Pure Tone Audiogram and Interpretation

Relevant terms and definitions:

1. Pure tone: A single frequency sound

2. Audiometer: Equipment used to generate pure tones of varying frequency and loudness and control their presentation

3. Air conduction (AC) threshold: lowest level dB HL (hearing threshold) at which the subject perceives 50% of pure tones introduced via earphones or speakers

  • Represents conduction from the auricle to the cochlea
  • Measured between 125 to 8000 Hz (frequencies < 125 Hz are difficult to distinguish from vibratory sensations and with > 8000 Hz sound pressures cannot be accurately calibrated for ordinary headphones)

4. Bone conduction (BC) threshold: lowest level dB HL (hearing threshold) at which the subject perceives 50% of pure tones introduced via a bone oscillator apparatus

  • Represents conduction from the bones of the skull to the inner ear (bypassing the TM and ossicles)
  • Measured between 250 to 4000 Hz

5. Pure-Tone Average (PTA): average thresholds for the speech frequencies (500, 1000, 2000 Hz)

  • Typically should be within 10 dB of the speech reception threshold

6. Air–Bone Gap (ABG): dB difference between bone and air conduction thresholds

  • AC thresholds can only be equal to or greater than BC thresholds
  • A Bone vibrator requires considerably more energy to produce sound than headphones, which is why the threshold for bone conduction can be measured only to maximum values that are 40-50 dB lower than those for air conduction

7. Masking: It means presenting a constant noise to the nontest ear. It is done to prevent non-test ear from detecting the sound presented to the test ear by crossover. It is usually done when:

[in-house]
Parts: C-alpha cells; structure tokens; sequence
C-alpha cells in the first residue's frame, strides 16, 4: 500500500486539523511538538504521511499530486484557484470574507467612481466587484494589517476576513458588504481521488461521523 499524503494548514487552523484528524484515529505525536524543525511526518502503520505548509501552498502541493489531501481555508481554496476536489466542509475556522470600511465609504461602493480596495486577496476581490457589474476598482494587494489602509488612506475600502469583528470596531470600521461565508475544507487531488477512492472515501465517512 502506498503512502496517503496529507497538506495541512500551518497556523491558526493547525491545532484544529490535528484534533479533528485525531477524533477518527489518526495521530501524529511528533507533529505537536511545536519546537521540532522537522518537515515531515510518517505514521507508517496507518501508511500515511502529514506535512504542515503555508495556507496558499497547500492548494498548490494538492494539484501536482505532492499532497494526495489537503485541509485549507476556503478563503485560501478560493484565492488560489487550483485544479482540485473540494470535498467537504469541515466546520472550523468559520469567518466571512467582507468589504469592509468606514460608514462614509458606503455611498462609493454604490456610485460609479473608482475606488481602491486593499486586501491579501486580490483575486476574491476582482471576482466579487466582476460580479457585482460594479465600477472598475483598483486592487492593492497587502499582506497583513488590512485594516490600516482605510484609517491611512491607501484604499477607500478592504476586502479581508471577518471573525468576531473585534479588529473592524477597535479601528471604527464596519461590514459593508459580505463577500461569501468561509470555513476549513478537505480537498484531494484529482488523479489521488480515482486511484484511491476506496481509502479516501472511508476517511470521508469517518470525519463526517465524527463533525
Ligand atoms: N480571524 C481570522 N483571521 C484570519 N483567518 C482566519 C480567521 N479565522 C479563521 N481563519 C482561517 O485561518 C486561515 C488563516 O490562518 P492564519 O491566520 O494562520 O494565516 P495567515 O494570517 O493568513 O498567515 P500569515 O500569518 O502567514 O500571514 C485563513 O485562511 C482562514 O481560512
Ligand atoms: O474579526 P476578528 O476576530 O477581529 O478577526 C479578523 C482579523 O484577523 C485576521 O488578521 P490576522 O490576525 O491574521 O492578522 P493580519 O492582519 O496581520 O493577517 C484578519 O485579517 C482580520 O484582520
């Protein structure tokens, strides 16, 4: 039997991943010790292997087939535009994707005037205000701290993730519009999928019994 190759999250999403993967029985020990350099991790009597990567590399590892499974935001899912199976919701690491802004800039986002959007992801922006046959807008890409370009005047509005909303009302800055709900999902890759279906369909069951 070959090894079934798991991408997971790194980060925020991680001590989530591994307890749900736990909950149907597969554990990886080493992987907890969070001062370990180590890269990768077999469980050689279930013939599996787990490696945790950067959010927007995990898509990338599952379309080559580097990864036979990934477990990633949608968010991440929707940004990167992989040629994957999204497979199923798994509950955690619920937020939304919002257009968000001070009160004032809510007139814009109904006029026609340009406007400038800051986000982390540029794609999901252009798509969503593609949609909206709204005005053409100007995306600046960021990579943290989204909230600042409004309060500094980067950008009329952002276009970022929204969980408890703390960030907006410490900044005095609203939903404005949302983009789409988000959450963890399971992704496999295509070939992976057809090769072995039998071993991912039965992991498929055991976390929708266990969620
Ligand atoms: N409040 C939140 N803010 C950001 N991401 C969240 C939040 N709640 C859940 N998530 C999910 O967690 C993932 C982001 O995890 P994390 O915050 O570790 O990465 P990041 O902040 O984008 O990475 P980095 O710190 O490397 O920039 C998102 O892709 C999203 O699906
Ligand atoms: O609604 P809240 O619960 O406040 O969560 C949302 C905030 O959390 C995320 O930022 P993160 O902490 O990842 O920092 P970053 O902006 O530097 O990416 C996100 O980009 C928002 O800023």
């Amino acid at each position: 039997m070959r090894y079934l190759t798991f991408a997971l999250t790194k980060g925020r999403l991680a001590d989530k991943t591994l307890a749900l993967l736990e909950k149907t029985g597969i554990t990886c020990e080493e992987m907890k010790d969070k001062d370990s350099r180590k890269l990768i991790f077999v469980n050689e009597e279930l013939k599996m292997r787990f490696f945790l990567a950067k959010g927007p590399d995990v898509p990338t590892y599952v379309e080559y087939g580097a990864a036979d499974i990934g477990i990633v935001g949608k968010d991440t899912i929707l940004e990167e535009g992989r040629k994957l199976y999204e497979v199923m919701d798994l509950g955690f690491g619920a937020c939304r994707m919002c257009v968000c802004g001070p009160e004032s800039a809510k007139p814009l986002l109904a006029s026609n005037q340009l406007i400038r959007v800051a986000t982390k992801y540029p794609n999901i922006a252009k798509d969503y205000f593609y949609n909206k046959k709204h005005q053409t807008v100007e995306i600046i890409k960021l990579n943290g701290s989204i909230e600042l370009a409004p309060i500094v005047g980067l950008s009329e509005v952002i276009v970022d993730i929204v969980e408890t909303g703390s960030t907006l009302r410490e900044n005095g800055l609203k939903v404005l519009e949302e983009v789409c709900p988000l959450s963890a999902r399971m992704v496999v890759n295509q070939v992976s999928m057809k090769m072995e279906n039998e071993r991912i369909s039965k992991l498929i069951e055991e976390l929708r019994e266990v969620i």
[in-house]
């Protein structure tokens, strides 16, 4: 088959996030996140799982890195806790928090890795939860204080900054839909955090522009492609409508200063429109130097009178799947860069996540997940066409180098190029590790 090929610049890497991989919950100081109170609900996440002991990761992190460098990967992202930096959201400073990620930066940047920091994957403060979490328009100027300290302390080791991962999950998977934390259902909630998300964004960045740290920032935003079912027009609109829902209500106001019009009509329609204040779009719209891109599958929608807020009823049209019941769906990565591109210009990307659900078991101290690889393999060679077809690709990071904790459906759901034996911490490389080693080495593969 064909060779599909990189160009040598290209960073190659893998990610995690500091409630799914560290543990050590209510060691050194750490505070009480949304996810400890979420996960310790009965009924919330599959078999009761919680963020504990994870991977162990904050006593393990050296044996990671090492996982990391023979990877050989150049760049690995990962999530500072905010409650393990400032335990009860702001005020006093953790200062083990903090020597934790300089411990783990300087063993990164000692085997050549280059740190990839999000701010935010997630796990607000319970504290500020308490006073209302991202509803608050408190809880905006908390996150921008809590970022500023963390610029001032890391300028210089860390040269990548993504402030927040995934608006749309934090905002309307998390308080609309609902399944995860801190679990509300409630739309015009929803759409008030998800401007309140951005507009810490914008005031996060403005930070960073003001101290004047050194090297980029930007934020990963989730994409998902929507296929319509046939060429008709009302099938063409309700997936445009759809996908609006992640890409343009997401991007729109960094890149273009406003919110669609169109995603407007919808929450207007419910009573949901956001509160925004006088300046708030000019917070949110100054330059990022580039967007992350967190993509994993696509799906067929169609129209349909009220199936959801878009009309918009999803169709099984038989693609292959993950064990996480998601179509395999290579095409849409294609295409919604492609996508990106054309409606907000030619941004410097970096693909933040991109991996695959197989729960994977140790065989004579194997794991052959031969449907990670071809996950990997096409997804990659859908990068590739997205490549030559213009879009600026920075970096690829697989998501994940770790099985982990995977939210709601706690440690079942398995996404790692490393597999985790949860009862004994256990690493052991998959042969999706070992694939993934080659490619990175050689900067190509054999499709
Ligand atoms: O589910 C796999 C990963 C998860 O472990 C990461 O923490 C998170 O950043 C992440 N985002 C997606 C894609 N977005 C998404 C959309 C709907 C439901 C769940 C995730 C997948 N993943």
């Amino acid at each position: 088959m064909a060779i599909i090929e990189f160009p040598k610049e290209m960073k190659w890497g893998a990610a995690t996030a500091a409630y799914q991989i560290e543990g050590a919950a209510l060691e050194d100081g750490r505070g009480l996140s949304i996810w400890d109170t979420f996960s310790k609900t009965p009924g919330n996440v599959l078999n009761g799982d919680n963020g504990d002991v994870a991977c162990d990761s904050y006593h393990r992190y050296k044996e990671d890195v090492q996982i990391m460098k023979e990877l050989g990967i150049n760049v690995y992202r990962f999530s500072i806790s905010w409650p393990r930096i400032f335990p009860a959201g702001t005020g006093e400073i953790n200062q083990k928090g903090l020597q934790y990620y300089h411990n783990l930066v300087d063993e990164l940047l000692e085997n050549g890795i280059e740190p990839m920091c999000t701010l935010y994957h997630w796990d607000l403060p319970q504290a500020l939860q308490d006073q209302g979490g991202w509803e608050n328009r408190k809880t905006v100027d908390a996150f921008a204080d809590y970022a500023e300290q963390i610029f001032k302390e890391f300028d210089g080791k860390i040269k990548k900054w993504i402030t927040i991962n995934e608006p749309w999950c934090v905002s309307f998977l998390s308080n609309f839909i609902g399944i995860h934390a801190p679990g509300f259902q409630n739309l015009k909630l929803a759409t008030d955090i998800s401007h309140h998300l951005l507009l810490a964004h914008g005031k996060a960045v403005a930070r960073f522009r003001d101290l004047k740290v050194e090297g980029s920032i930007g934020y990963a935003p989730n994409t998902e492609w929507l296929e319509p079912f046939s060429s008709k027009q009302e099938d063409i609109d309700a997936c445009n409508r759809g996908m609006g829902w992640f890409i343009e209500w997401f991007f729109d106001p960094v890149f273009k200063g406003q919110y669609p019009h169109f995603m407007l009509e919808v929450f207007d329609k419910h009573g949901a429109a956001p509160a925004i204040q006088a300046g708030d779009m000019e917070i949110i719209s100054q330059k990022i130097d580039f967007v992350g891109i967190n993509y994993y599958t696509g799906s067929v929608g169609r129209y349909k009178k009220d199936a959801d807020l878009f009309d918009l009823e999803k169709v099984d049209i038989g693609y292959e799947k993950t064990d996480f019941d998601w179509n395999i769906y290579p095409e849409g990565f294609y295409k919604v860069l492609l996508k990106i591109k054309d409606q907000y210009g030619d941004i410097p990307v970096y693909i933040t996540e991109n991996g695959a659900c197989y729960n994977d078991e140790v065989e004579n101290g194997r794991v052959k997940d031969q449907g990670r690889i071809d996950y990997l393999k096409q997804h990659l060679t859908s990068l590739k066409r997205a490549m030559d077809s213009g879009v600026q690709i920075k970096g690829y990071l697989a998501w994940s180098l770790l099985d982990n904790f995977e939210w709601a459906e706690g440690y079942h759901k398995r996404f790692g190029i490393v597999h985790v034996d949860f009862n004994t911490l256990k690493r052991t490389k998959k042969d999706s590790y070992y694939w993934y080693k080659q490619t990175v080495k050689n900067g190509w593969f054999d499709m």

• ABG > 10db.
  • The difference between the AC thresholds of the right and left ear > 40db.

Adult Hearing Loss Level (WHO):

  • <25 dB: normal (no difficulty with faint speech)
  • 26–40 dB: mild (difficulty with faint speech)
  • 41–55 dB: moderate (difficulty with normal speech)
  • 56–70 dB: moderately severe (difficulty even with loud speech)
  • 71–90 dB: severe (can understand only shouted speech)
  • 91+ dB: profound (cannot understand even shouted speech)

Symbols:

  1. AC unmasked : Left ear (X) and Right ear (0)
  2. AC masked: Left ear ([]) and Right ear (Δ)
  3. BC unmasked: Left ear (>) and Right ear (<)
  4. BC masked: Left ear (]) and Right ear ([)

Interpretation:

Audiogram patterns

1. Normal: AC threshold not > 25 dB and BC threshold not > 25 dB

2. Conductive Hearing Loss (CHL): AC threshold > 25 dB, BC threshold < 25 dB, A-B gap > 10 dB

  • BC threshold normal; presence of ABG
  • Maximal CHL is 60 dB (ossicular chain discontinuity with an intact TM)

3. Sensory-Neural Hearing Loss (SNHL): AC threshold > 25 dB, BC threshold > 25 dB, A-B gap < 10 dB

  • AC and BC threshold below normal and similar
  • No ABG

4. Mixed Hearing Loss: AC threshold > 25 dB, BC threshold > 25 dB, A-B gap > 10 dB

Special patterns:

1. Low-Frequency SNHL: Endolymphatic hydrops (Meniere’s disease)

2. Bilateral High-Frequency (Down-sloping) SNHL: Presbycusis, ototoxicity, acoustic neuroma

3. Carhart Notch: falsely depressed bone conduction at 2000 Hz in otosclerosis, secondary to a reduction of the inertial component of bone conduction (stapes fixation)

otosclerosis PTA

4. 4 KHz Notch (Acoustic dipping): high-frequency SNHL at 4000–6000 Hz from noise induced hearing loss (dipping of both AC and BC)

Acoustic dipping PTA

5. Cookie Bite (U-Shape): some forms of hereditary hearing loss

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